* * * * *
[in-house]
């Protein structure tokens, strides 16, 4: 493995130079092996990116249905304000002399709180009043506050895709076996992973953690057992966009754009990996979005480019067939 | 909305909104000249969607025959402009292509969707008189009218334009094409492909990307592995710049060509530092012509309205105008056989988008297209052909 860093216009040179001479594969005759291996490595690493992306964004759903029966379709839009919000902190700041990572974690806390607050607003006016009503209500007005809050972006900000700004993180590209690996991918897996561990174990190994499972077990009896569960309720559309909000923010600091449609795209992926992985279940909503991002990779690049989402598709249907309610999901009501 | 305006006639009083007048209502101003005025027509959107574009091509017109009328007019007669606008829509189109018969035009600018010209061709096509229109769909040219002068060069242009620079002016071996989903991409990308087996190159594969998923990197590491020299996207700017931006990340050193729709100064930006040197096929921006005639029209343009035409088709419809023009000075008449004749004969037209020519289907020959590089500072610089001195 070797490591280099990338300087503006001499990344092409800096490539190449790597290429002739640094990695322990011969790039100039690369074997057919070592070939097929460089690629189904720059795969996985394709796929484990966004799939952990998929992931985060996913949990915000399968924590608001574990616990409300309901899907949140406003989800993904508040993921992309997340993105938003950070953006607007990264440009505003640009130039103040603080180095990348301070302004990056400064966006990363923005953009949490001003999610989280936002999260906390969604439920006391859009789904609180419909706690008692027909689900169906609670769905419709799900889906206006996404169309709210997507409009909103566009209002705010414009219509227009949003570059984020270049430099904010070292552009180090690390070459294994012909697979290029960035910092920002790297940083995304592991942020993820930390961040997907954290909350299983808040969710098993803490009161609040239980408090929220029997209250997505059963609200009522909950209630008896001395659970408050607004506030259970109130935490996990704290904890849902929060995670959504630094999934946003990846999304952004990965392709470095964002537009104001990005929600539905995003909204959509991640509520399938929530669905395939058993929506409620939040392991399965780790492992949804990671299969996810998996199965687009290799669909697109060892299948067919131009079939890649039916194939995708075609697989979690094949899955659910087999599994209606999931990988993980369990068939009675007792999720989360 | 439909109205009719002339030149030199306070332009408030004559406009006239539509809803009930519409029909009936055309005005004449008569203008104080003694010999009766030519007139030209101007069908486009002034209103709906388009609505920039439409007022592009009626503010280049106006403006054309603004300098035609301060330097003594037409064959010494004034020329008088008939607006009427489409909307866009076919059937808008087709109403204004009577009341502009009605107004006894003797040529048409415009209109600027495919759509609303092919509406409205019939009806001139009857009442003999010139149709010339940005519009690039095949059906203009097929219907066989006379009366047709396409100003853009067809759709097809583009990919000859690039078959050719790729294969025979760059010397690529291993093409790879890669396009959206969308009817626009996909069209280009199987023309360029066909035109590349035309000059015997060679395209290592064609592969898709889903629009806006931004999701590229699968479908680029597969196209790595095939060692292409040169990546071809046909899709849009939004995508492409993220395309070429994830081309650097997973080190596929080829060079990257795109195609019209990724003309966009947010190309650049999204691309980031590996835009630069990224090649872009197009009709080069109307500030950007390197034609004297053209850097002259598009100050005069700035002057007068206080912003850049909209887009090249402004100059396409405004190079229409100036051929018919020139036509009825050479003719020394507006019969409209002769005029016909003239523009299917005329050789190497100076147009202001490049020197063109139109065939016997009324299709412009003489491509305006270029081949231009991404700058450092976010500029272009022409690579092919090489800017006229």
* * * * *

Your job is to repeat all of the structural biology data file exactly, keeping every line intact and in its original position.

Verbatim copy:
[in-house]
């Protein structure tokens, strides 16, 4: 493995130079092996990116249905304000002399709180009043506050895709076996992973953690057992966009754009990996979005480019067939 | 909305909104000249969607025959402009292509969707008189009218334009094409492909990307592995710049060509530092012509309205105008056989988008297209052909 860093216009040179001479594969005759291996490595690493992306964004759903029966379709839009919000902190700041990572974690806390607050607003006016009503209500007005809050972006900000700004993180590209690996991918897996561990174990190994499972077990009896569960309720559309909000923010600091449609795209992926992985279940909503991002990779690049989402598709249907309610999901009501 | 305006006639009083007048209502101003005025027509959107574009091509017109009328007019007669606008829509189109018969035009600018010209061709096509229109769909040219002068060069242009620079002016071996989903991409990308087996190159594969998923990197590491020299996207700017931006990340050193729709100064930006040197096929921006005639029209343009035409088709419809023009000075008449004749004969037209020519289907020959590089500072610089001195 070797490591280099990338300087503006001499990344092409800096490539190449790597290429002739640094990695322990011969790039100039690369074997057919070592070939097929460089690629189904720059795969996985394709796929484990966004799939952990998929992931985060996913949990915000399968924590608001574990616990409300309901899907949140406003989800993904508040993921992309997340993105938003950070953006607007990264440009505003640009130039103040603080180095990348301070302004990056400064966006990363923005953009949490001003999610989280936002999260906390969604439920006391859009789904609180419909706690008692027909689900169906609670769905419709799900889906206006996404169309709210997507409009909103566009209002705010414009219509227009949003570059984020270049430099904010070292552009180090690390070459294994012909697979290029960035910092920002790297940083995304592991942020993820930390961040997907954290909350299983808040969710098993803490009161609040239980408090929220029997209250997505059963609200009522909950209630008896001395659970408050607004506030259970109130935490996990704290904890849902929060995670959504630094999934946003990846999304952004990965392709470095964002537009104001990005929600539905995003909204959509991640509520399938929530669905395939058993929506409620939040392991399965780790492992949804990671299969996810998996199965687009290799669909697109060892299948067919131009079939890649039916194939995708075609697989979690094949899955659910087999599994209606999931990988993980369990068939009675007792999720989360 | 439909109205009719002339030149030199306070332009408030004559406009006239539509809803009930519409029909009936055309005005004449008569203008104080003694010999009766030519007139030209101007069908486009002034209103709906388009609505920039439409007022592009009626503010280049106006403006054309603004300098035609301060330097003594037409064959010494004034020329008088008939607006009427489409909307866009076919059937808008087709109403204004009577009341502009009605107004006894003797040529048409415009209109600027495919759509609303092919509406409205019939009806001139009857009442003999010139149709010339940005519009690039095949059906203009097929219907066989006379009366047709396409100003853009067809759709097809583009990919000859690039078959050719790729294969025979760059010397690529291993093409790879890669396009959206969308009817626009996909069209280009199987023309360029066909035109590349035309000059015997060679395209290592064609592969898709889903629009806006931004999701590229699968479908680029597969196209790595095939060692292409040169990546071809046909899709849009939004995508492409993220395309070429994830081309650097997973080190596929080829060079990257795109195609019209990724003309966009947010190309650049999204691309980031590996835009630069990224090649872009197009009709080069109307500030950007390197034609004297053209850097002259598009100050005069700035002057007068206080912003850049909209887009090249402004100059396409405004190079229409100036051929018919020139036509009825050479003719020394507006019969409209002769005029016909003239523009299917005329050789190497100076147009202001490049020197063109139109065939016997009324299709412009003489491509305006270029081949231009991404700058450092976010500029272009022409690579092919090489800017006229």